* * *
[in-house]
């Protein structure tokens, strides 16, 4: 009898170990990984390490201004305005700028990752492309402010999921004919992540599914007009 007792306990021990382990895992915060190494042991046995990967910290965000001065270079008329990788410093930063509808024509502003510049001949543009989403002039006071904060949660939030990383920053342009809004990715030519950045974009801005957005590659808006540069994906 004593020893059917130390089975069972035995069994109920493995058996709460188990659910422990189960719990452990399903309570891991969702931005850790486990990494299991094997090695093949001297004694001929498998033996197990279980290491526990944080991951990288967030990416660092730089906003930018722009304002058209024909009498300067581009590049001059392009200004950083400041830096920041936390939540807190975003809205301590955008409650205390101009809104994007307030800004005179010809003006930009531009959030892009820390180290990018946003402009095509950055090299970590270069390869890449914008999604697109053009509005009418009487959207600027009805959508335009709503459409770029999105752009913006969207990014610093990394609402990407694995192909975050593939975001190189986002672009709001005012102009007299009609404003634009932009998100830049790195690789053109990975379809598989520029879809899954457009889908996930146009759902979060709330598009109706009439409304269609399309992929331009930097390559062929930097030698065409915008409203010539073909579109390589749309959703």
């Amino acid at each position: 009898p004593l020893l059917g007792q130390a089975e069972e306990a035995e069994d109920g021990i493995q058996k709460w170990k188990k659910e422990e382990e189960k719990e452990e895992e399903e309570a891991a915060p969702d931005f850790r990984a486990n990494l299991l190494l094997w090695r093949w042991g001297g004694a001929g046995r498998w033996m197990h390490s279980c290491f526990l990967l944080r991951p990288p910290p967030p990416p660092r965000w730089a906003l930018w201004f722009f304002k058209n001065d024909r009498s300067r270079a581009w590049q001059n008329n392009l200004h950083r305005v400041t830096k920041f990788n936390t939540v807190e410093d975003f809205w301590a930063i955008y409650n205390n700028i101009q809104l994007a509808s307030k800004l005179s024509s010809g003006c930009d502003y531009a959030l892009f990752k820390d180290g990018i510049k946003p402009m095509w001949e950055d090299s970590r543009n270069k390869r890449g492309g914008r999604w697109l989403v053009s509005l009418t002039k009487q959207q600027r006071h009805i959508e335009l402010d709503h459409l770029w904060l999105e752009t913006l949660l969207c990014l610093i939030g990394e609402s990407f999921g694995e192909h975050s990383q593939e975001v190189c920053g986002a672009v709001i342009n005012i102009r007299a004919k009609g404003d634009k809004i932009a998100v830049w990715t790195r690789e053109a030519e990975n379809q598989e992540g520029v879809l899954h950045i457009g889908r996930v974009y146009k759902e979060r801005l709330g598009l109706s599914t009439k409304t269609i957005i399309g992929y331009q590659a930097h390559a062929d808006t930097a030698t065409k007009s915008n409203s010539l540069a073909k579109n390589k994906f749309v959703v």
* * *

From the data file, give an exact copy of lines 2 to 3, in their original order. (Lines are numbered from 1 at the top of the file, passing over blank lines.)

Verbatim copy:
């Protein structure tokens, strides 16, 4: 009898170990990984390490201004305005700028990752492309402010999921004919992540599914007009 007792306990021990382990895992915060190494042991046995990967910290965000001065270079008329990788410093930063509808024509502003510049001949543009989403002039006071904060949660939030990383920053342009809004990715030519950045974009801005957005590659808006540069994906 004593020893059917130390089975069972035995069994109920493995058996709460188990659910422990189960719990452990399903309570891991969702931005850790486990990494299991094997090695093949001297004694001929498998033996197990279980290491526990944080991951990288967030990416660092730089906003930018722009304002058209024909009498300067581009590049001059392009200004950083400041830096920041936390939540807190975003809205301590955008409650205390101009809104994007307030800004005179010809003006930009531009959030892009820390180290990018946003402009095509950055090299970590270069390869890449914008999604697109053009509005009418009487959207600027009805959508335009709503459409770029999105752009913006969207990014610093990394609402990407694995192909975050593939975001190189986002672009709001005012102009007299009609404003634009932009998100830049790195690789053109990975379809598989520029879809899954457009889908996930146009759902979060709330598009109706009439409304269609399309992929331009930097390559062929930097030698065409915008409203010539073909579109390589749309959703």
């Amino acid at each position: 009898p004593l020893l059917g007792q130390a089975e069972e306990a035995e069994d109920g021990i493995q058996k709460w170990k188990k659910e422990e382990e189960k719990e452990e895992e399903e309570a891991a915060p969702d931005f850790r990984a486990n990494l299991l190494l094997w090695r093949w042991g001297g004694a001929g046995r498998w033996m197990h390490s279980c290491f526990l990967l944080r991951p990288p910290p967030p990416p660092r965000w730089a906003l930018w201004f722009f304002k058209n001065d024909r009498s300067r270079a581009w590049q001059n008329n392009l200004h950083r305005v400041t830096k920041f990788n936390t939540v807190e410093d975003f809205w301590a930063i955008y409650n205390n700028i101009q809104l994007a509808s307030k800004l005179s024509s010809g003006c930009d502003y531009a959030l892009f990752k820390d180290g990018i510049k946003p402009m095509w001949e950055d090299s970590r543009n270069k390869r890449g492309g914008r999604w697109l989403v053009s509005l009418t002039k009487q959207q600027r006071h009805i959508e335009l402010d709503h459409l770029w904060l999105e752009t913006l949660l969207c990014l610093i939030g990394e609402s990407f999921g694995e192909h975050s990383q593939e975001v190189c920053g986002a672009v709001i342009n005012i102009r007299a004919k009609g404003d634009k809004i932009a998100v830049w990715t790195r690789e053109a030519e990975n379809q598989e992540g520029v879809l899954h950045i457009g889908r996930v974009y146009k759902e979060r801005l709330g598009l109706s599914t009439k409304t269609i957005i399309g992929y331009q590659a930097h390559a062929d808006t930097a030698t065409k007009s915008n409203s010539l540069a073909k579109n390589k994906f749309v959703v």